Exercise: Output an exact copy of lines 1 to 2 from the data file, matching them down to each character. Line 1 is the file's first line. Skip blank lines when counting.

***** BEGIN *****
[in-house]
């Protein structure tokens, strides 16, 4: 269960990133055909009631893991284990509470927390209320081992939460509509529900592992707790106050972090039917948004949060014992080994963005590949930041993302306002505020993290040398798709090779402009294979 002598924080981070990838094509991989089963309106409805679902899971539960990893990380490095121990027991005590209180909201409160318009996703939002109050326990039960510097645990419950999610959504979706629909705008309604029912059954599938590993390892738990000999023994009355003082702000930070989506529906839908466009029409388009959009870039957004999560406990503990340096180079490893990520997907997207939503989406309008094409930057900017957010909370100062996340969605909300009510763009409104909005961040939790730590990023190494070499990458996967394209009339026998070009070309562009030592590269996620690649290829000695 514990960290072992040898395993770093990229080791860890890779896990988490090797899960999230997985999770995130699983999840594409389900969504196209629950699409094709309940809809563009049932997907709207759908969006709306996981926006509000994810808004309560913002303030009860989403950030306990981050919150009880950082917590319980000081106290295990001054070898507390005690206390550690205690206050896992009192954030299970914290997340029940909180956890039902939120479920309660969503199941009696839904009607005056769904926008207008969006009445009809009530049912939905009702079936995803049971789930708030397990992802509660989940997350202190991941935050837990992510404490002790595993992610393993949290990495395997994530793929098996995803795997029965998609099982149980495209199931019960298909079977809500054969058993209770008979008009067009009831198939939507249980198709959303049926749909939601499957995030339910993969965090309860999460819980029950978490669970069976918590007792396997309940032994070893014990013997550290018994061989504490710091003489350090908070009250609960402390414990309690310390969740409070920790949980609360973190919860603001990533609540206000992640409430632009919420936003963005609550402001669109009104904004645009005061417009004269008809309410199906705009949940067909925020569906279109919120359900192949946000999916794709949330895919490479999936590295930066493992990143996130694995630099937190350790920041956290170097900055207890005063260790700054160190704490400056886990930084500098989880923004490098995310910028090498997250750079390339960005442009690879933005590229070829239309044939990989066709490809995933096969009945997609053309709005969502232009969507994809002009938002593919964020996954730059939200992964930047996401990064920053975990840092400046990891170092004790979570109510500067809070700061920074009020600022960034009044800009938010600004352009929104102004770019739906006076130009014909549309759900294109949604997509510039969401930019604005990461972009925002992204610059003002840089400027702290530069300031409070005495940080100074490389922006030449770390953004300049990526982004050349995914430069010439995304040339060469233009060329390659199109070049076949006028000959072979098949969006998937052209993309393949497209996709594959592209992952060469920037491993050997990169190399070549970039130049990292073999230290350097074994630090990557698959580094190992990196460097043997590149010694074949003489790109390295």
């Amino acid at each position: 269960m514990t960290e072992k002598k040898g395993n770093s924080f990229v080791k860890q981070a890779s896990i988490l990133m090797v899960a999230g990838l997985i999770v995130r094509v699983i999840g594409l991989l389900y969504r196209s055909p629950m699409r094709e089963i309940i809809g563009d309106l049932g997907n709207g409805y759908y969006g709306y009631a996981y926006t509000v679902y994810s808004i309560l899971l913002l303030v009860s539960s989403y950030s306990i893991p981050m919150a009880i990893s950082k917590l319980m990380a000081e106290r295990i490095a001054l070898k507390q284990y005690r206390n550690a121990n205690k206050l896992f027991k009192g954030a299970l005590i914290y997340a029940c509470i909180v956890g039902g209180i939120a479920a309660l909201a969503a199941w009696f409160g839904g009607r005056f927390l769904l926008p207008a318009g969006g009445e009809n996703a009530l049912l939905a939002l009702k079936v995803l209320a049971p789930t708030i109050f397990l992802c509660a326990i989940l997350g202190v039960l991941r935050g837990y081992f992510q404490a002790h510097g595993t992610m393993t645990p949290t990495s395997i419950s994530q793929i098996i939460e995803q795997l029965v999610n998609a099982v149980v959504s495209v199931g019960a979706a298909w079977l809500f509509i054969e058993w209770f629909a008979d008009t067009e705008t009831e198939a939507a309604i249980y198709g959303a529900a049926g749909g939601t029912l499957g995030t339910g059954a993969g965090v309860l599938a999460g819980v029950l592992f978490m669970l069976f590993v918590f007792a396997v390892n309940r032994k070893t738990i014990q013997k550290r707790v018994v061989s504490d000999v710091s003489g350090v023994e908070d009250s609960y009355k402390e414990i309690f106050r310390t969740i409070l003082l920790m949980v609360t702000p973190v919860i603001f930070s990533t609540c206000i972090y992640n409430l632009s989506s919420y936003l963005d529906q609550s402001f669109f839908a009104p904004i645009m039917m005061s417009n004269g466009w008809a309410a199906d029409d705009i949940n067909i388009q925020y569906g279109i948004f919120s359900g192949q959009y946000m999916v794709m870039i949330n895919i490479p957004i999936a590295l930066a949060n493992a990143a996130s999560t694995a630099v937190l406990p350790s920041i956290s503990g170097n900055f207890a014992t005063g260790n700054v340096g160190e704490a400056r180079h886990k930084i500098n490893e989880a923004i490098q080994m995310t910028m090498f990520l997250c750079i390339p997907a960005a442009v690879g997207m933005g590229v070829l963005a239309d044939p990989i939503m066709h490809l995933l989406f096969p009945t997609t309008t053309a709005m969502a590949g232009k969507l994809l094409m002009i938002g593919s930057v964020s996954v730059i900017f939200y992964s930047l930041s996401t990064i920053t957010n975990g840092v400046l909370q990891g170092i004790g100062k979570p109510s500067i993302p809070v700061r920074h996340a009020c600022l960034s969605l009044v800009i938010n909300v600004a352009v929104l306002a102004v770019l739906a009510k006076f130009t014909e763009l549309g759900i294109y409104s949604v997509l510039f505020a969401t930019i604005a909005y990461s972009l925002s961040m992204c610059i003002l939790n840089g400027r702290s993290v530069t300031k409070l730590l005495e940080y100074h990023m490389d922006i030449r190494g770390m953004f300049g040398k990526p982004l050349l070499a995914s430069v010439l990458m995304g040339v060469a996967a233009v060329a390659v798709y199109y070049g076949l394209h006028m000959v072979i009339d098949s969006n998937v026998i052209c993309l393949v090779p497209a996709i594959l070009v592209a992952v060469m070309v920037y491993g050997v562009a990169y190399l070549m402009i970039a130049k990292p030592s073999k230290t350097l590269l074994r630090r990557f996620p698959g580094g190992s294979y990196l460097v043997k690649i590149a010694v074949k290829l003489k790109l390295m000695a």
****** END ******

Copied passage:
[in-house]
């Protein structure tokens, strides 16, 4: 269960990133055909009631893991284990509470927390209320081992939460509509529900592992707790106050972090039917948004949060014992080994963005590949930041993302306002505020993290040398798709090779402009294979 002598924080981070990838094509991989089963309106409805679902899971539960990893990380490095121990027991005590209180909201409160318009996703939002109050326990039960510097645990419950999610959504979706629909705008309604029912059954599938590993390892738990000999023994009355003082702000930070989506529906839908466009029409388009959009870039957004999560406990503990340096180079490893990520997907997207939503989406309008094409930057900017957010909370100062996340969605909300009510763009409104909005961040939790730590990023190494070499990458996967394209009339026998070009070309562009030592590269996620690649290829000695 514990960290072992040898395993770093990229080791860890890779896990988490090797899960999230997985999770995130699983999840594409389900969504196209629950699409094709309940809809563009049932997907709207759908969006709306996981926006509000994810808004309560913002303030009860989403950030306990981050919150009880950082917590319980000081106290295990001054070898507390005690206390550690205690206050896992009192954030299970914290997340029940909180956890039902939120479920309660969503199941009696839904009607005056769904926008207008969006009445009809009530049912939905009702079936995803049971789930708030397990992802509660989940997350202190991941935050837990992510404490002790595993992610393993949290990495395997994530793929098996995803795997029965998609099982149980495209199931019960298909079977809500054969058993209770008979008009067009009831198939939507249980198709959303049926749909939601499957995030339910993969965090309860999460819980029950978490669970069976918590007792396997309940032994070893014990013997550290018994061989504490710091003489350090908070009250609960402390414990309690310390969740409070920790949980609360973190919860603001990533609540206000992640409430632009919420936003963005609550402001669109009104904004645009005061417009004269008809309410199906705009949940067909925020569906279109919120359900192949946000999916794709949330895919490479999936590295930066493992990143996130694995630099937190350790920041956290170097900055207890005063260790700054160190704490400056886990930084500098989880923004490098995310910028090498997250750079390339960005442009690879933005590229070829239309044939990989066709490809995933096969009945997609053309709005969502232009969507994809002009938002593919964020996954730059939200992964930047996401990064920053975990840092400046990891170092004790979570109510500067809070700061920074009020600022960034009044800009938010600004352009929104102004770019739906006076130009014909549309759900294109949604997509510039969401930019604005990461972009925002992204610059003002840089400027702290530069300031409070005495940080100074490389922006030449770390953004300049990526982004050349995914430069010439995304040339060469233009060329390659199109070049076949006028000959072979098949969006998937052209993309393949497209996709594959592209992952060469920037491993050997990169190399070549970039130049990292073999230290350097074994630090990557698959580094190992990196460097043997590149010694074949003489790109390295």